If you’ve just watched a story that centres around a man taking his skin off – I’m assuming you’re going to have questions…We know we did! Having featured director Ben Aston’s work on Short of the Week in the past, we didn’t want to miss the chance to grill the filmmaker about exactly what was going through his mind when he decided to make such a unique and ambitious short as his graduating film from the London Film School.

Your film He Took His Skin Off For Me is based on a short story with the same name by writer Maria Hummer – how did you come across the story and what made you want to adapt it for screen?

I was the first person to ever read it, basically at the right place at the right time. I had recently finished on Dinner and a Movie (our previous collaboration) and very much in the market for a new idea.

Maria was working on a much larger story but had hit a bit of a wall, so she took an afternoon off to write something else. She saw a flash fiction competition (which she subsequently and hilariously found out she missed the deadline on) with the prompt ‘Cursed Blessings’. I have no idea how her mind works, but this story pretty much just exploded out of her fully-formed in one sitting.

The imagery and the language were at once haunting, dark, tragic and beautiful. When I read it I was surprised it didn’’t already exist, it feels so familiar yet it’s totally unique. I just simply couldn’t stop thinking about it, I was dreaming about it. I could SEE it. The worst thing about ideas like that is that you have to make them to get them out of your head. I didn’t want to keep having dreams about skinless people.

She never wrote this as a film and only gave it to me to get some feedback, but I instantly told her it was going to be a film. Thank god my producer Fiona Lamptey agreed too.

The original narrative written by Hummer is only just over 650 words, how did you go about translating this into an 11-minute film?

There was a very long writing process, but it was almost entirely structural. The content itself sticks very closely to the story. I pretty much trusted in that special thing she had channelled and tapped into, it felt like a precious commodity and worth preserving. Anything new (like him returning to the closet or her testing her own skin) were embellishments that naturally came out when trying to re-tell the story to someone else.

To be honest, if you were to try and describe what happens in the film you probably couldn’’t top 650 words. It’s why short stories translate as often to features as they do shorts, there’s usually too much story there. A good short film can often compare more favourably in literature to a poem or haiku. Paradoxically, simplicity can enhance depth in short film storytelling. With this story it allowed us to reward the attention of the audience while simultaneously entertaining on a surface level with its conceptual audacity.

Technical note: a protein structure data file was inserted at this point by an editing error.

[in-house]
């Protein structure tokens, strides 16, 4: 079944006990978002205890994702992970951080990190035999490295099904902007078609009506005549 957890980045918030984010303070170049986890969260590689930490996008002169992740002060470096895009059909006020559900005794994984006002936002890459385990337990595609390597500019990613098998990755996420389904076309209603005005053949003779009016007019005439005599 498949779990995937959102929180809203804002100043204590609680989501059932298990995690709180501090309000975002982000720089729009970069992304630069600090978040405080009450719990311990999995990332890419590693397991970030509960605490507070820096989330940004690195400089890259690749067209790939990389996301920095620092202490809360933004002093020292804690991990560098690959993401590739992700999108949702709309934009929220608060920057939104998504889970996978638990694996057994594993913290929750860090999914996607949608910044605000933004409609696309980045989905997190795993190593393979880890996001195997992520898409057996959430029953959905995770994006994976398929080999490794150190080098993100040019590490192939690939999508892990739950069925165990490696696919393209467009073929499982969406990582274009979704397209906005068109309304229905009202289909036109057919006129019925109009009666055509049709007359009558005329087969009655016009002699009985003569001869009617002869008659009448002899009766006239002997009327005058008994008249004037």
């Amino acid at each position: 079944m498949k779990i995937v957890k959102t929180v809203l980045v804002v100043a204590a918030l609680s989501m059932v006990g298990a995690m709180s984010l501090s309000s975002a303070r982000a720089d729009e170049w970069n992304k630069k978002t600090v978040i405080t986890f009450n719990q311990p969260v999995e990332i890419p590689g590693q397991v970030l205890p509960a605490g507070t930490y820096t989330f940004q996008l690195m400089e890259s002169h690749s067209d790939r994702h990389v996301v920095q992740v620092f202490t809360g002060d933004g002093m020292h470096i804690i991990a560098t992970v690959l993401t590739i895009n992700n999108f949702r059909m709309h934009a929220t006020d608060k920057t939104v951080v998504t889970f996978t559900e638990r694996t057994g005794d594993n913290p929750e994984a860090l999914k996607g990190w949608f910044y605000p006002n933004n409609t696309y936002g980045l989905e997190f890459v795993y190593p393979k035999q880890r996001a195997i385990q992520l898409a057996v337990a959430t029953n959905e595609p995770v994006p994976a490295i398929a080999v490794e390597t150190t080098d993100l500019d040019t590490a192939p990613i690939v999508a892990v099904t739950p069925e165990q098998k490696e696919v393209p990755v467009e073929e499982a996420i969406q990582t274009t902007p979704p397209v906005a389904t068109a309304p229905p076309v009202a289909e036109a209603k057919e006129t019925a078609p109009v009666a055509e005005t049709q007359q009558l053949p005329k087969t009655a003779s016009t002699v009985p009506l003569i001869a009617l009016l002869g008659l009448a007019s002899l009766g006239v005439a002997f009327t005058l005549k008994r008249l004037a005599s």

Tonally it was all there from the start, paradoxically mundane and horrifying. Obviously SEEING a skinless dude is a very different experience from imagining it, so we had to compensate somewhat. Just like with the robbery in Dinner and a Movie it felt important that we make it the friendliest version of this story possible, lest it become unbearable.

I was scared that the skinless man would just look silly when speaking.

The decision to keep the voiceover was long discussed throughout the adaptation process. I felt that it was essential as a way of communicating the tone of the story and effectively deflating the horror that only showing the imagery would result in. I loved the wordplay present in Maria’s prose, but we had to be able to let this film exist on its own. We decided that the voiceover should fill holes that the audiences can’t directly see and should, where possible, work against what we are seeing to create a dynamic that reveals more about the character. However, given that the plot of the film is very unusual, it was important that the voiceover also explain what was happening on screen without falling into the trap of simply describing it. The best way we thought we could achieve this was by losing all dialogue entirely. We felt it would secure the voiceover and prevent it from feeling invasive. Finally it also helped avoid an inevitable production problem – I was scared that the skinless man would just look silly when speaking.

I’m assuming there was a lot of thought and planning that had to go into the pre-production of Skin to make sure it was possible to achieve the look you wanted – was there any point in the process of working out how you were going to make a film about a man who literally takes his skin off, where you felt you’d bitten off more than you could chew?